How is being at a singles bar different from going to the circus?
At the circus the clowns don’t talk.
Interesting Fact: When in danger, Pied-billed Grebes sometimes make a dramatic “crash-dive” to get away. A crash-diving grebe pushes its body down with its wings thrust outward. Its tail and head disappears last, while the bird kicks water several feet into the air. ( https://www.allaboutbirds.org/guide/Pied-billed_Grebe/ )
Interesting Fact: Bufflehead fossils from the late Pleistocene (about 500,000 years ago) have been found in Alaska, California, Florida, Illinois, Kansas, Texas, and Washington. One California fossil that resembles a modern Bufflehead dates to the late Pliocene, two million years ago. ( https://www.allaboutbirds.org/guide/Bufflehead/lifehistory )
Interesting Fact: Pied-billed Grebes are fairly poor fliers and typically stay on the water—although rare individuals have managed to fly as far as the Hawaiian Islands, Europe, the Azores, and the Canary Islands. ( https://www.allaboutbirds.org/guide/Pied-billed_Grebe/ )
Interesting Fact: Like other grebes, the Pied-billed Grebe eats large quantities of its own feathers. Feathers may at times fill up more than half of a grebe’s stomach, and they are sometimes fed to newly hatched chicks. The ingested plumage appears to form a sieve-like plug that prevents hard, potentially harmful prey parts from passing into the intestine, and it helps form indigestible items into pellets which they can regurgitate. ( https://www.allaboutbirds.org/guide/Pied-billed_Grebe )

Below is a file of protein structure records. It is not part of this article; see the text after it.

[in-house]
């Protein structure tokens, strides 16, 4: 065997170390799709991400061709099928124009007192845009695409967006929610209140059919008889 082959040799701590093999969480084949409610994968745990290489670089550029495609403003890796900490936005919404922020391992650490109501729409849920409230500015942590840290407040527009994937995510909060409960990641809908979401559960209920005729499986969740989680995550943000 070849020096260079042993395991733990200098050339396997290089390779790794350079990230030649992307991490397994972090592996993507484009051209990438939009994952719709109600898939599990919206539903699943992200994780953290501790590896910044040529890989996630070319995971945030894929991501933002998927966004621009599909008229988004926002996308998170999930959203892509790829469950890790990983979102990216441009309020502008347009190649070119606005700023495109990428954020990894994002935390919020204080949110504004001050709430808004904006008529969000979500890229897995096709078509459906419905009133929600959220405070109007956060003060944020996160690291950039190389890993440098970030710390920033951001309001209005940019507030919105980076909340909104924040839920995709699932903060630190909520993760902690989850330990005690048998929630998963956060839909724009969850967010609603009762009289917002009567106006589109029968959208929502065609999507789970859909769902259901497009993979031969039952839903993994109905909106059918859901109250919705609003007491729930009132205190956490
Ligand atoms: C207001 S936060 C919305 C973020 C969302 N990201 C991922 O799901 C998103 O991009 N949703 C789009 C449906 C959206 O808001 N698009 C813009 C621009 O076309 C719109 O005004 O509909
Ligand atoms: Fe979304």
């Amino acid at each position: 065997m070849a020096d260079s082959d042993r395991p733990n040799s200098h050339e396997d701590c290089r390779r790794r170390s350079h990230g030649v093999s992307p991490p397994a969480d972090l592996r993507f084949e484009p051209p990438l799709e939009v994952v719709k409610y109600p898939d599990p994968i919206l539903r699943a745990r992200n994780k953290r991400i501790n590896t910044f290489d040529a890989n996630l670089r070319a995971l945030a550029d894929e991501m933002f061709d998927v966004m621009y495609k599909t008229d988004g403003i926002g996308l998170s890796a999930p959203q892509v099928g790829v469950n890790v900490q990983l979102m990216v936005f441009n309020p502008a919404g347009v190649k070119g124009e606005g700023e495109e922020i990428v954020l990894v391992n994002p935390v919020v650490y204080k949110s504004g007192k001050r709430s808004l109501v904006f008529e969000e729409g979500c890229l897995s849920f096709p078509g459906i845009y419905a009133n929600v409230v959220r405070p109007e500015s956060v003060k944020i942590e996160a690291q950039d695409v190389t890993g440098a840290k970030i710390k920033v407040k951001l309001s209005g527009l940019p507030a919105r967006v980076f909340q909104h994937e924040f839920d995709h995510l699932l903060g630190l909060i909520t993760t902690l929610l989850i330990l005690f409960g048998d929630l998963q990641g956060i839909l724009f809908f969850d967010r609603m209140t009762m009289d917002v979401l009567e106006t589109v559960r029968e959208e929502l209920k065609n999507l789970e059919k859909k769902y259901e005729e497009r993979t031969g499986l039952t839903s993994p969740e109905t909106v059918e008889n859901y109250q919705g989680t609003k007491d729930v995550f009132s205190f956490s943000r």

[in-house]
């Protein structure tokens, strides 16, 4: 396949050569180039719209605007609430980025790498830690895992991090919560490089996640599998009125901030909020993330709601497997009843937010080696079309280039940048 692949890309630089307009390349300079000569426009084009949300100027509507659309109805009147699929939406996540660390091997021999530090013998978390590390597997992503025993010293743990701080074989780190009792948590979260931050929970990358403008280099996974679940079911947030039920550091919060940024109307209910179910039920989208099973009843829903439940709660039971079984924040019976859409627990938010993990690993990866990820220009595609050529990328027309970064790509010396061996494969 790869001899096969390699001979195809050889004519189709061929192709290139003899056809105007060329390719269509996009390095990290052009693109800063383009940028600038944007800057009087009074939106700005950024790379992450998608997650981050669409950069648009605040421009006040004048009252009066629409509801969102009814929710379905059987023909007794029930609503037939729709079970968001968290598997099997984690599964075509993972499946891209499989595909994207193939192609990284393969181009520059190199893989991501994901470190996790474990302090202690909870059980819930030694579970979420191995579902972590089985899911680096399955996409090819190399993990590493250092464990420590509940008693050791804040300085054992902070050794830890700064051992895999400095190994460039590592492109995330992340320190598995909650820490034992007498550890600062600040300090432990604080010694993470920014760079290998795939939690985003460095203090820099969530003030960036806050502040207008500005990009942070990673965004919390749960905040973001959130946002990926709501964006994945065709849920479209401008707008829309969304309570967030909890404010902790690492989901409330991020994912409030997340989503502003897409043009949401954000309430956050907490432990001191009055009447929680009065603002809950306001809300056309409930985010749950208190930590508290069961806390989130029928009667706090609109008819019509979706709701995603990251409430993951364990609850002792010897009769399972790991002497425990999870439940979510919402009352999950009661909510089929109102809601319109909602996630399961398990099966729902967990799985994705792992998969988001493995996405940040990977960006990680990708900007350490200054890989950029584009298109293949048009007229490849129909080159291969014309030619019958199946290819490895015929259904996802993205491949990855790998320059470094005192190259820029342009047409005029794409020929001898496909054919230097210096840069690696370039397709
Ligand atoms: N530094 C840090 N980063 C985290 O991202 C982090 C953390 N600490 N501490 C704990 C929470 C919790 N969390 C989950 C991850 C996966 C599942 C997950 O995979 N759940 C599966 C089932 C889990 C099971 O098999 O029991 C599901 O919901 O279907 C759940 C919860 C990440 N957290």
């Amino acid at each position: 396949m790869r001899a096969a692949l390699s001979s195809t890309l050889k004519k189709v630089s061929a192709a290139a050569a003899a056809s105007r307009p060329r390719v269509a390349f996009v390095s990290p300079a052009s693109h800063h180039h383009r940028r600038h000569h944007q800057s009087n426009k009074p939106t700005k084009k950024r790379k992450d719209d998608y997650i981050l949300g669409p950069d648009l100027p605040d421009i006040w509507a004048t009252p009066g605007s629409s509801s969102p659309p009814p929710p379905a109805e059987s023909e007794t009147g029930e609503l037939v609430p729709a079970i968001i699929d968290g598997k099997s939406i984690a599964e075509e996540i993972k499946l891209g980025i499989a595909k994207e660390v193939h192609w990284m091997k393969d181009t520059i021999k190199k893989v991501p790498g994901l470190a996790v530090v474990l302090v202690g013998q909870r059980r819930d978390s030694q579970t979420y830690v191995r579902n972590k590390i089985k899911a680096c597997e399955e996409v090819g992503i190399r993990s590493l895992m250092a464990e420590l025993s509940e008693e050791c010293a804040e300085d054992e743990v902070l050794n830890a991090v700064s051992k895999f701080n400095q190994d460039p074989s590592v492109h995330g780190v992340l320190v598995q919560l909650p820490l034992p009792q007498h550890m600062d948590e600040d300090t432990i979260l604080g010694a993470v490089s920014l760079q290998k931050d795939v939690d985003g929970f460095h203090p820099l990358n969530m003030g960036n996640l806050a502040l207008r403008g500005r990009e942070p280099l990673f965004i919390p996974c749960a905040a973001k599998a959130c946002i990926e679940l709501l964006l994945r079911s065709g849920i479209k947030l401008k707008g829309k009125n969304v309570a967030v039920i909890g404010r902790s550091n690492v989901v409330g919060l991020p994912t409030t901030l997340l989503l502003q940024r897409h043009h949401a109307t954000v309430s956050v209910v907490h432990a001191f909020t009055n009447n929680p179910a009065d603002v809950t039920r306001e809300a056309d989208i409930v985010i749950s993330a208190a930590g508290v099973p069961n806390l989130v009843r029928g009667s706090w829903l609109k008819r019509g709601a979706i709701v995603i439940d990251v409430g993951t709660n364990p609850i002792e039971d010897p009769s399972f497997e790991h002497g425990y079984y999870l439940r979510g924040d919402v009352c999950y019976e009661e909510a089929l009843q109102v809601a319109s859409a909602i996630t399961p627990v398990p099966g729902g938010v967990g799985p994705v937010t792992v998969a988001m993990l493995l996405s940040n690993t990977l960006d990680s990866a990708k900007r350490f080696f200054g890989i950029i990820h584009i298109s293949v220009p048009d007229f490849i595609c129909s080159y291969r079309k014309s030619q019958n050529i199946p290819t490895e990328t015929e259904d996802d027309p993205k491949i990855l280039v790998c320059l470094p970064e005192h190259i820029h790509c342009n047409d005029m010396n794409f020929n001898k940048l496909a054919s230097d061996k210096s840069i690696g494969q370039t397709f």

Interesting Fact: Pied-billed Grebes can trap water in their feathers, giving them great control over their buoyancy. They can sink deeply or stay just at or below the surface, exposing as much or as little of the body as they wish. The water-trapping ability may also aid in the pursuit of prey by reducing drag in turbulent water. ( http://www.allaboutbirds.org/guide/Pied-billed_Grebe/lifehistory )
She suspects him of cheating, so she decided to follow him today. She is literally on his tail. 🙂
Interesting Fact: Common Mergansers usually nest in natural tree cavities or holes carved out by large woodpeckers. Sometimes mergansers take up residence in next boxes, provided the entrance hole is large enough. On occasion they use rock crevices, holes in the ground, hollow logs, old buildings, and chimneys. ( http://www.allaboutbirds.org/guide/Common_Merganser/lifehistory )
I wonder where they can be swimming in such a hurry, maybe they are late to be somewhere or maybe they are just afraid of me. 🙂
Interesting Fact: Canvasbacks are diver ducks well equipped with their own form of flippers—large webbed feet that make them smooth and graceful swimmers. They spend much of their time in the water and use their long bills to feed by digging through bottom sediments in search of aquatic plant stems and roots, or submerged insects, crustaceans, and clams. ( http://animals.nationalgeographic.com/animals/birds/canvasback/ )